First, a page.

Vibrational spectroscopy in cryogenic solutions: application of thermal lensing and Fourier transform techniques to the study of molecular C-H overtone transitions.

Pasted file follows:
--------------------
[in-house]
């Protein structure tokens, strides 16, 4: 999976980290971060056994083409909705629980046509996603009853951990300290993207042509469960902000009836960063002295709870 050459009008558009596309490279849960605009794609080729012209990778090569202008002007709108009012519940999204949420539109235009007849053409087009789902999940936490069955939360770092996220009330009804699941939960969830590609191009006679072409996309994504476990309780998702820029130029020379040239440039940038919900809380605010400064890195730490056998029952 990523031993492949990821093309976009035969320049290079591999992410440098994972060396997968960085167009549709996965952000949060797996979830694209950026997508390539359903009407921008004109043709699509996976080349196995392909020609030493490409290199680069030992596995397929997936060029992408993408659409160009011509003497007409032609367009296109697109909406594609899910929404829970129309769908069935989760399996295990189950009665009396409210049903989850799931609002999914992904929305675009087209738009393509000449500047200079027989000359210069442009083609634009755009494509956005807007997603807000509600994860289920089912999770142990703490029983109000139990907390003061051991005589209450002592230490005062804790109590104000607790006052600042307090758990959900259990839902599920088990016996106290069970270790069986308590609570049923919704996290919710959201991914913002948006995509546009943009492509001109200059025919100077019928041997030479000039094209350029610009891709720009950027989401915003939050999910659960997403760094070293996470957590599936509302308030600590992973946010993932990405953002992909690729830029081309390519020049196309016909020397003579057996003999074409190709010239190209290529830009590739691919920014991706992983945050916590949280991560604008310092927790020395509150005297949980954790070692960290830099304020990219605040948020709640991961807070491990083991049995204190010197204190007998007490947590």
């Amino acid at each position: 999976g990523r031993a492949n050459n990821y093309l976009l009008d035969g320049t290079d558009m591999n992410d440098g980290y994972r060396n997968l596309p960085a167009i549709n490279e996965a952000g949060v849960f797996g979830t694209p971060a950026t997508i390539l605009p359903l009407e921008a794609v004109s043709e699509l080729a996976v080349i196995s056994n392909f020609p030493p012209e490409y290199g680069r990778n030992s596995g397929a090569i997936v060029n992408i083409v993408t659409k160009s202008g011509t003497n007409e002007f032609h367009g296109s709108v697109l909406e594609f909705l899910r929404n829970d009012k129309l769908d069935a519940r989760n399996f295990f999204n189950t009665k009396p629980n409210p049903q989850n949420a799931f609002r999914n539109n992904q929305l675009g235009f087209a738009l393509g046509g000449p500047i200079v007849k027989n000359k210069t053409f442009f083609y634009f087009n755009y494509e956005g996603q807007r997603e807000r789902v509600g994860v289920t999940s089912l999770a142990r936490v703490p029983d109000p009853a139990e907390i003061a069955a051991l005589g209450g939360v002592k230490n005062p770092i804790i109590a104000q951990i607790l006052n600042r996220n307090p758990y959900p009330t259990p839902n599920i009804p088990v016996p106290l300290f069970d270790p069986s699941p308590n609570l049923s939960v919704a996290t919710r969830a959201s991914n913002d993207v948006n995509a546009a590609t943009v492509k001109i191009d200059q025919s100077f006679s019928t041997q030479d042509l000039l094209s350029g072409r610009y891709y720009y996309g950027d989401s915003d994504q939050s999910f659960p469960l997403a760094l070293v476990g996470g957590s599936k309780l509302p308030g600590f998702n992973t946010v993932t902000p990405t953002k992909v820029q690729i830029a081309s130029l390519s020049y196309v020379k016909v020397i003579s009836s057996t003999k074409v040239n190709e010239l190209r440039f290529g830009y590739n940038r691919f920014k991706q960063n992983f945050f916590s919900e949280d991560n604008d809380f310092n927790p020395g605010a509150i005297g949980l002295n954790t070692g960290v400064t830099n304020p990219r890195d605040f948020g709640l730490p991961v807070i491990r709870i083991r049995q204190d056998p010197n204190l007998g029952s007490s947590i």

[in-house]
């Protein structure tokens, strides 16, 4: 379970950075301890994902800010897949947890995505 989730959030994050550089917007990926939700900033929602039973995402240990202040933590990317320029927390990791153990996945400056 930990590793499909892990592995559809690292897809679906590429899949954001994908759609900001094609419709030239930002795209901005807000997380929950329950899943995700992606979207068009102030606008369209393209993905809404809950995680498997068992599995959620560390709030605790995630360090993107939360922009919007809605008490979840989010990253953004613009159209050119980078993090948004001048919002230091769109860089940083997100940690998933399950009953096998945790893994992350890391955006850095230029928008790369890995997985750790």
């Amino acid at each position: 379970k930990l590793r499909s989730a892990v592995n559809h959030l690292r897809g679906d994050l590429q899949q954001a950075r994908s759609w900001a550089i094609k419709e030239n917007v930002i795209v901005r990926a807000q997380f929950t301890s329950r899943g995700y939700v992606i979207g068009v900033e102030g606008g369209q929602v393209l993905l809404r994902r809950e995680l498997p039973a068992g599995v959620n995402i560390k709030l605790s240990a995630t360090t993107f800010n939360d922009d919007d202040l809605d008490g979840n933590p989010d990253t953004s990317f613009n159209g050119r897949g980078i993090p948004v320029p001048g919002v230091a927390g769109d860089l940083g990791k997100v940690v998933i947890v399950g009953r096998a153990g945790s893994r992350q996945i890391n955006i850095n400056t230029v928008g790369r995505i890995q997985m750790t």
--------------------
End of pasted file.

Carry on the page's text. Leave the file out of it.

This dissertation explores the application of thermal lensing to vibrational overtone spectroscopy in cryosolutions. Specifically, C-H (delta v = 6) overtone spectra of hydrocarbons dissolved in liquefied rare gases are presented. In addition, Fourier transform (IR, NIR, VIS) spectra between 5000 and 15000 cm-1 are provided for each sample. Main contents were organized in five chapters. First, an introduction on the thermal lens effect, covering principles, theoretical modeling, and general applications. Second, delineation of experimental procedures and instrumental setups. Third, a thorough analysis of thermal lens intensities in methane-argon and methane-nitrogen solutions. Particular topics include concentration and solvent dependency, detection limits, and time-profiles in single and dual-beam experiments. Fourth, description of overtone spectra of saturated hydrocarbons (ethane, propane, butane, isobutane) and calculation of local-mode parameters. And fifth, a similar analysis as before for alkene (ethylene, propylene, isobutylene, cis-2-butene, trans-2-butene) solutions. The main conclusion of the project is the successful applicability of thermal lensing to cryogenic samples, showing comparable performance to room-temperature studies.